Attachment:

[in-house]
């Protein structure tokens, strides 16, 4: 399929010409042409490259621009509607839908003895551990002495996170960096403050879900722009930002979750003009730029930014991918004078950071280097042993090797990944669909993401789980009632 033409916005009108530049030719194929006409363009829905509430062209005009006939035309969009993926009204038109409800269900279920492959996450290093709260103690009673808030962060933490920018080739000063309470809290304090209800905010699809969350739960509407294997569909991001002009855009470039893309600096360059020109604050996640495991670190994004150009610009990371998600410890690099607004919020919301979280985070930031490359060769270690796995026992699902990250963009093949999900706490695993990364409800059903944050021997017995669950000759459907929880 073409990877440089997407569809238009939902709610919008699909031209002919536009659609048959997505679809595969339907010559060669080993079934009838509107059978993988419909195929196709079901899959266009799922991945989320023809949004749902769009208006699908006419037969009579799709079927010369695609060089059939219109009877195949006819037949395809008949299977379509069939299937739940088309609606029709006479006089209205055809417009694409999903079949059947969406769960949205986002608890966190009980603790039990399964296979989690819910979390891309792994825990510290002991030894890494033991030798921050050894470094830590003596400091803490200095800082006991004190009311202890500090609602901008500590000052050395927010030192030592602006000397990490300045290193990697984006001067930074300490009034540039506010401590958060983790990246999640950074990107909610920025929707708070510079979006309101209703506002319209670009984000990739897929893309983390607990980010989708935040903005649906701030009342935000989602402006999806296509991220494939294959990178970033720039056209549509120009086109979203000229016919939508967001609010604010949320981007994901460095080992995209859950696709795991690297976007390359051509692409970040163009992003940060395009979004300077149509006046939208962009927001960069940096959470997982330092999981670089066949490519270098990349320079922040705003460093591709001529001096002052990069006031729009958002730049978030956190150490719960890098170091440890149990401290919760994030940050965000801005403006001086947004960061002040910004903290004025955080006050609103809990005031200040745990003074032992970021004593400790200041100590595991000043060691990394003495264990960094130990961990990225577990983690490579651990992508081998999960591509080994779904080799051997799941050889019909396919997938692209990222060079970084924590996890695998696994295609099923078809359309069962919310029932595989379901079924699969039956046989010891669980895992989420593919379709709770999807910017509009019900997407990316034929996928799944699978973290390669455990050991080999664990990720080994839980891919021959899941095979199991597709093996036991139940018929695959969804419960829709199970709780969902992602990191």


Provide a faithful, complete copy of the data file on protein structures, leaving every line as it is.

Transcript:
[in-house]
């Protein structure tokens, strides 16, 4: 399929010409042409490259621009509607839908003895551990002495996170960096403050879900722009930002979750003009730029930014991918004078950071280097042993090797990944669909993401789980009632 033409916005009108530049030719194929006409363009829905509430062209005009006939035309969009993926009204038109409800269900279920492959996450290093709260103690009673808030962060933490920018080739000063309470809290304090209800905010699809969350739960509407294997569909991001002009855009470039893309600096360059020109604050996640495991670190994004150009610009990371998600410890690099607004919020919301979280985070930031490359060769270690796995026992699902990250963009093949999900706490695993990364409800059903944050021997017995669950000759459907929880 073409990877440089997407569809238009939902709610919008699909031209002919536009659609048959997505679809595969339907010559060669080993079934009838509107059978993988419909195929196709079901899959266009799922991945989320023809949004749902769009208006699908006419037969009579799709079927010369695609060089059939219109009877195949006819037949395809008949299977379509069939299937739940088309609606029709006479006089209205055809417009694409999903079949059947969406769960949205986002608890966190009980603790039990399964296979989690819910979390891309792994825990510290002991030894890494033991030798921050050894470094830590003596400091803490200095800082006991004190009311202890500090609602901008500590000052050395927010030192030592602006000397990490300045290193990697984006001067930074300490009034540039506010401590958060983790990246999640950074990107909610920025929707708070510079979006309101209703506002319209670009984000990739897929893309983390607990980010989708935040903005649906701030009342935000989602402006999806296509991220494939294959990178970033720039056209549509120009086109979203000229016919939508967001609010604010949320981007994901460095080992995209859950696709795991690297976007390359051509692409970040163009992003940060395009979004300077149509006046939208962009927001960069940096959470997982330092999981670089066949490519270098990349320079922040705003460093591709001529001096002052990069006031729009958002730049978030956190150490719960890098170091440890149990401290919760994030940050965000801005403006001086947004960061002040910004903290004025955080006050609103809990005031200040745990003074032992970021004593400790200041100590595991000043060691990394003495264990960094130990961990990225577990983690490579651990992508081998999960591509080994779904080799051997799941050889019909396919997938692209990222060079970084924590996890695998696994295609099923078809359309069962919310029932595989379901079924699969039956046989010891669980895992989420593919379709709770999807910017509009019900997407990316034929996928799944699978973290390669455990050991080999664990990720080994839980891919021959899941095979199991597709093996036991139940018929695959969804419960829709199970709780969902992602990191």